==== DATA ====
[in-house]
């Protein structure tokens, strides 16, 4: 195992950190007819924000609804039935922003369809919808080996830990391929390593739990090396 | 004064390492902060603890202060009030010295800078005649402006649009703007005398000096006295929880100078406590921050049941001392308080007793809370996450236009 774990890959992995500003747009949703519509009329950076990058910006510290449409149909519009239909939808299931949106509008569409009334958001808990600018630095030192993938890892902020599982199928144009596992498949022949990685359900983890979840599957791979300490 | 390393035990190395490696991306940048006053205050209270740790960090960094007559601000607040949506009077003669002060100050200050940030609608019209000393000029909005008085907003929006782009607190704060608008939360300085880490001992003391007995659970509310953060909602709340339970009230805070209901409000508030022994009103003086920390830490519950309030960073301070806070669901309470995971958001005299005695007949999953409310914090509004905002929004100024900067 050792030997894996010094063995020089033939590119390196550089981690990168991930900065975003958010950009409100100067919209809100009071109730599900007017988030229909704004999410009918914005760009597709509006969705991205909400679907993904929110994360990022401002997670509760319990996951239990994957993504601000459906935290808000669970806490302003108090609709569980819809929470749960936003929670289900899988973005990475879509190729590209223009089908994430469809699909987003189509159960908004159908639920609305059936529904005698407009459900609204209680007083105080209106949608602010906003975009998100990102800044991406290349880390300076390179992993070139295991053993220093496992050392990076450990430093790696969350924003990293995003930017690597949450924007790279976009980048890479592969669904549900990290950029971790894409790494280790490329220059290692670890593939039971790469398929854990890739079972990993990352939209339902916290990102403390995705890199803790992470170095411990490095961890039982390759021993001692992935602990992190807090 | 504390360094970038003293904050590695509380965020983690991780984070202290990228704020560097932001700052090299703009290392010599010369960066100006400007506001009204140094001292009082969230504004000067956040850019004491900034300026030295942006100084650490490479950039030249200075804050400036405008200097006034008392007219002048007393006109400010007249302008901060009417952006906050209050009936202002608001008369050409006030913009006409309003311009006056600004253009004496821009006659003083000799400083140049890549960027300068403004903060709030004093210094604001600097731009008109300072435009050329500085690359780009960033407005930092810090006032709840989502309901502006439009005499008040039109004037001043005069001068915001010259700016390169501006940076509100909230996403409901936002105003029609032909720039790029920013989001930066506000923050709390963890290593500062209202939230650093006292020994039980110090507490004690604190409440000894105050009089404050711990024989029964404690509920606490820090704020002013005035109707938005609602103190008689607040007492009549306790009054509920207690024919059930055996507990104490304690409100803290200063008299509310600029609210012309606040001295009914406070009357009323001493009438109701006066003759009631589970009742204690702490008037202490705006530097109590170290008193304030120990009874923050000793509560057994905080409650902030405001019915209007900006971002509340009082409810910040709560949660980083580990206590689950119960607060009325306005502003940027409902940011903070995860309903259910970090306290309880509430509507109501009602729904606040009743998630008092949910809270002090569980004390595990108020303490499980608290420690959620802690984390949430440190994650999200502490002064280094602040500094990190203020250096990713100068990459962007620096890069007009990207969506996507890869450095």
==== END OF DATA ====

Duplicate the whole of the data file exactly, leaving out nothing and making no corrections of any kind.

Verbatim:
[in-house]
């Protein structure tokens, strides 16, 4: 195992950190007819924000609804039935922003369809919808080996830990391929390593739990090396 | 004064390492902060603890202060009030010295800078005649402006649009703007005398000096006295929880100078406590921050049941001392308080007793809370996450236009 774990890959992995500003747009949703519509009329950076990058910006510290449409149909519009239909939808299931949106509008569409009334958001808990600018630095030192993938890892902020599982199928144009596992498949022949990685359900983890979840599957791979300490 | 390393035990190395490696991306940048006053205050209270740790960090960094007559601000607040949506009077003669002060100050200050940030609608019209000393000029909005008085907003929006782009607190704060608008939360300085880490001992003391007995659970509310953060909602709340339970009230805070209901409000508030022994009103003086920390830490519950309030960073301070806070669901309470995971958001005299005695007949999953409310914090509004905002929004100024900067 050792030997894996010094063995020089033939590119390196550089981690990168991930900065975003958010950009409100100067919209809100009071109730599900007017988030229909704004999410009918914005760009597709509006969705991205909400679907993904929110994360990022401002997670509760319990996951239990994957993504601000459906935290808000669970806490302003108090609709569980819809929470749960936003929670289900899988973005990475879509190729590209223009089908994430469809699909987003189509159960908004159908639920609305059936529904005698407009459900609204209680007083105080209106949608602010906003975009998100990102800044991406290349880390300076390179992993070139295991053993220093496992050392990076450990430093790696969350924003990293995003930017690597949450924007790279976009980048890479592969669904549900990290950029971790894409790494280790490329220059290692670890593939039971790469398929854990890739079972990993990352939209339902916290990102403390995705890199803790992470170095411990490095961890039982390759021993001692992935602990992190807090 | 504390360094970038003293904050590695509380965020983690991780984070202290990228704020560097932001700052090299703009290392010599010369960066100006400007506001009204140094001292009082969230504004000067956040850019004491900034300026030295942006100084650490490479950039030249200075804050400036405008200097006034008392007219002048007393006109400010007249302008901060009417952006906050209050009936202002608001008369050409006030913009006409309003311009006056600004253009004496821009006659003083000799400083140049890549960027300068403004903060709030004093210094604001600097731009008109300072435009050329500085690359780009960033407005930092810090006032709840989502309901502006439009005499008040039109004037001043005069001068915001010259700016390169501006940076509100909230996403409901936002105003029609032909720039790029920013989001930066506000923050709390963890290593500062209202939230650093006292020994039980110090507490004690604190409440000894105050009089404050711990024989029964404690509920606490820090704020002013005035109707938005609602103190008689607040007492009549306790009054509920207690024919059930055996507990104490304690409100803290200063008299509310600029609210012309606040001295009914406070009357009323001493009438109701006066003759009631589970009742204690702490008037202490705006530097109590170290008193304030120990009874923050000793509560057994905080409650902030405001019915209007900006971002509340009082409810910040709560949660980083580990206590689950119960607060009325306005502003940027409902940011903070995860309903259910970090306290309880509430509507109501009602729904606040009743998630008092949910809270002090569980004390595990108020303490499980608290420690959620802690984390949430440190994650999200502490002064280094602040500094990190203020250096990713100068990459962007620096890069007009990207969506996507890869450095």